Why You Need to Stop Selling Photographic Prints Now

Why You Need to Stop Selling Photographic Prints Now

The photography world has changed a lot over the last number of years.  And, to be frank, I am surprised with all the photographers still selling prints.  To be sure, I have come to the absolute conclusion that if you want to thrive in this business you must end the practice of selling prints immediately.  

A couple weeks ago, I posted an image (sorry, taken with my phone) of me standing next to a 6 foot tall portrait (almost 8 feet with the frame) in my Palm Beach studio.   

After posting the image I was surprised by how many comments I got that went something like this:

“What size is that print?”

“Where can I get a print that size made?”

“How much does a print like that cost?”

Almost every comment used the word “print.”   And honestly, I did not even know it was possible to thrive as a photographer anymore selling “prints.”   To be sure, I have not sold prints since about 1990.  It’s not that the word offends me…I am far from being politically correct in my usage of photography vocabulary…but rather it is what it implies.  

A print to me does not come off as a work of art.   A print does not sound like what I would pay thousands of dollars for.   A print sounds like what the average person does.  A print sounds like what I would maybe go to Costco and have…well…“printed.”

So if I am not selling “prints” what am I selling?  

To me, and how I convey to my clients is something like the following: 

I am providing a beautiful image that I have captured and rendered entirely as a painting by one of the most talented artist in the country and applied to museum quality archival canvas which is  rated for 200 years.  We then additionally apply oil paint on top to awaken the highlights and further bring out more dramatic details.  The portrait is then sealed with a protective glaze that further protects the artistry and adds even more dimension to the overall art piece.

Now does that sound like a “print” to you?  Can you see the difference?   As long as you see a “print” instead of beautiful artistry preserved on museum quality canvas enhanced by oils, etc., etc., etc., than you are completely missing what I am selling my clients:  We are not selling them “prints.”…We are selling them beautiful art using the best artistic methods that is hard to find anywhere else.  As a result, our portraits sell from $3000. to $50,000. (the size shown in this article is 50k).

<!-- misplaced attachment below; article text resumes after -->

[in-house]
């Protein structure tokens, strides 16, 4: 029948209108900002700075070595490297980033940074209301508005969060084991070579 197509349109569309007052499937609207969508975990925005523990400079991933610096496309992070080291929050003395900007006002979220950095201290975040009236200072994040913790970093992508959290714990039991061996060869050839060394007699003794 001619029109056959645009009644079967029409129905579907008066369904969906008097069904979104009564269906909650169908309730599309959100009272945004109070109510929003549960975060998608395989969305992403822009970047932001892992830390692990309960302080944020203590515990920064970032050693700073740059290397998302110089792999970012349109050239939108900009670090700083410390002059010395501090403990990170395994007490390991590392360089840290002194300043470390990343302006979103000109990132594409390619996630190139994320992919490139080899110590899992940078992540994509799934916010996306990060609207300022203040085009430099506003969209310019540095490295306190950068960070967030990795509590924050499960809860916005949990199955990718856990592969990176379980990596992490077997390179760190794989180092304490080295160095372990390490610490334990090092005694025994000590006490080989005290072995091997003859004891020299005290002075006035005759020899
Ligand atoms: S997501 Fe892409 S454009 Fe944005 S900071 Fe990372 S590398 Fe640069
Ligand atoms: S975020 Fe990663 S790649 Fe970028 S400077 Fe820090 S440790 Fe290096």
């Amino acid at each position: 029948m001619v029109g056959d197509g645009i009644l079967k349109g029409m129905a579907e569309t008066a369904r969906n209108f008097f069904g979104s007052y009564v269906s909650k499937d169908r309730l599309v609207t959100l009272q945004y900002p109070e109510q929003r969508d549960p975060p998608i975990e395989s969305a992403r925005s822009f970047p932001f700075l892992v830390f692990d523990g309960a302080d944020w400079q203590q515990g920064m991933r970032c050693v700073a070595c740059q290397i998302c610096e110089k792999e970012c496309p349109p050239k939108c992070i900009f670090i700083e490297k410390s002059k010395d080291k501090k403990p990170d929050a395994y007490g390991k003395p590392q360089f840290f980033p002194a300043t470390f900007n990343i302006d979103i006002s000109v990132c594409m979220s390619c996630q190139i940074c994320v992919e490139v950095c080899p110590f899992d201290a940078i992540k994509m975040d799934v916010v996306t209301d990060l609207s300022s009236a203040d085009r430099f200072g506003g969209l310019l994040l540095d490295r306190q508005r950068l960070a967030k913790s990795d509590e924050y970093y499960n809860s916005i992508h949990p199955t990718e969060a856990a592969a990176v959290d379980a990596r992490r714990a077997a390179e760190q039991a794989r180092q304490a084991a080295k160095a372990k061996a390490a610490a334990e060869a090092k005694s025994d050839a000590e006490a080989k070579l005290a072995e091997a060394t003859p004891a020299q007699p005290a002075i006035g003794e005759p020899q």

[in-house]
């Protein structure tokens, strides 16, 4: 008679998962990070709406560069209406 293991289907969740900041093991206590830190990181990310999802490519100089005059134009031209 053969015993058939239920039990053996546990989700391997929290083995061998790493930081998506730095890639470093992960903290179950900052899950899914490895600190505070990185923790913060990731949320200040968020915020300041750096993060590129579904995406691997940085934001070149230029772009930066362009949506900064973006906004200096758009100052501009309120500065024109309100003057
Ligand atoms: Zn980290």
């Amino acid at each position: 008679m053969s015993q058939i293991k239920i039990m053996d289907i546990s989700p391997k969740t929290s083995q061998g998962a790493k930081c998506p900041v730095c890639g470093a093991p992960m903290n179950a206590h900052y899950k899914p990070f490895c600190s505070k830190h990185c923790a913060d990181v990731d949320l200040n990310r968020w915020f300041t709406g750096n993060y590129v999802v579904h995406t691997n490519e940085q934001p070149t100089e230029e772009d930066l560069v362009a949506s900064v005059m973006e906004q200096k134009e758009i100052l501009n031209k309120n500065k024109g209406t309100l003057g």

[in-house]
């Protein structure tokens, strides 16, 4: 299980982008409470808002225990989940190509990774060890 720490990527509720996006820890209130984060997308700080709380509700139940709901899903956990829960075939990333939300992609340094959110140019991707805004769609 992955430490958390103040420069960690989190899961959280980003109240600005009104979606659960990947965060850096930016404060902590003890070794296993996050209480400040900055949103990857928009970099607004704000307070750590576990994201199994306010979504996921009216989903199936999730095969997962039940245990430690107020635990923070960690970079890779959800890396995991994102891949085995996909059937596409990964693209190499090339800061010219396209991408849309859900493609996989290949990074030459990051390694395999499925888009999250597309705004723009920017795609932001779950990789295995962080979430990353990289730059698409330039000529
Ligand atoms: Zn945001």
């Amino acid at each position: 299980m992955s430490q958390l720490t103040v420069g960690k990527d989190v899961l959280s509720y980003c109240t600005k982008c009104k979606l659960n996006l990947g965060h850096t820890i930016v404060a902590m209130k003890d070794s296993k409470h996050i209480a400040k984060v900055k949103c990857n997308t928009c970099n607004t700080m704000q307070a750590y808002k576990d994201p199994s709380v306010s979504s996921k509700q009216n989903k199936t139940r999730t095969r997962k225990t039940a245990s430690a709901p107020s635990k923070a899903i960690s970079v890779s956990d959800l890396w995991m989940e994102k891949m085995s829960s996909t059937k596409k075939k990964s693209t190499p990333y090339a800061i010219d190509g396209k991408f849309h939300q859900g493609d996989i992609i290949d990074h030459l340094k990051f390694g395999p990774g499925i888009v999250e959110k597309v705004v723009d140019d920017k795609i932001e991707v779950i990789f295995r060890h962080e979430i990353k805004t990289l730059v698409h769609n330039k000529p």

Now, I am not saying you have to do this kind of work.  In fact, I would rather you didn’t.  BUT…you should do something other than “prints.”  Making prints are what the struggling, part-time, or glorified hobby photographers do.   You won’t be able to stand out in the sea of photographers doing what everyone else does.   

Wether you capture your art on canvas, metal (the picture at the top pf this page would be striking on high gloss metal), glass or something else, just be different.  Create a style that is more than just a print.   Be unique.  Stop selling prints which is just one step up the ladder from the practice of selling digital images.  If you want to sell your work for more than what everyone else does, don’t complain about a flood of cheap photographers, but rather up your game.  Offer something that they don’t.  Create something that stands out, is memorable and that people are willing to pay a premium for.

I have sold over 25 million dollars of portraits in my career.   Not because I started a studio in a wealthy area or any of the other reasons people might give, but rather because I found a way to offer a product that was unique, upscale, and more of an art piece than photographic print. 

Hey, if you liked this article, please consider sharing on facebook.  Also make sure to “like” our page.   My next article will be all about pricing your work.

About Bradford:

The Million Dollar Photographer Blog is for people who aspire to earn 1 million dollars a year or more in photography by learning how to run their photography business as a business.   It is the name I call the “blog," NOT myself.  I started my portrait studio in 1988.  Went Bankrupt in 1990.  Worked 4 jobs (including a 800 person newspaper route for the L.A. Times in the middle of the night, and telemarketing during the evening) to build my studio dream back up.   My studio put me into poverty in the beginning, but earned me over 25 million dollars (most of that within the last 8 years) once I learned the right formula.   I have gone from working 6 days a week to working 6 days a month earning millions of dollars a year as a photographer.   I have 4 wonderful children and an amazing beautiful wife who is my best friend and greatest soulmate.  We pretty much can’t stand to be apart from each other!   I love to travel, enjoying God’s beauty around the world and the freedom my photography business allows me in doing that.



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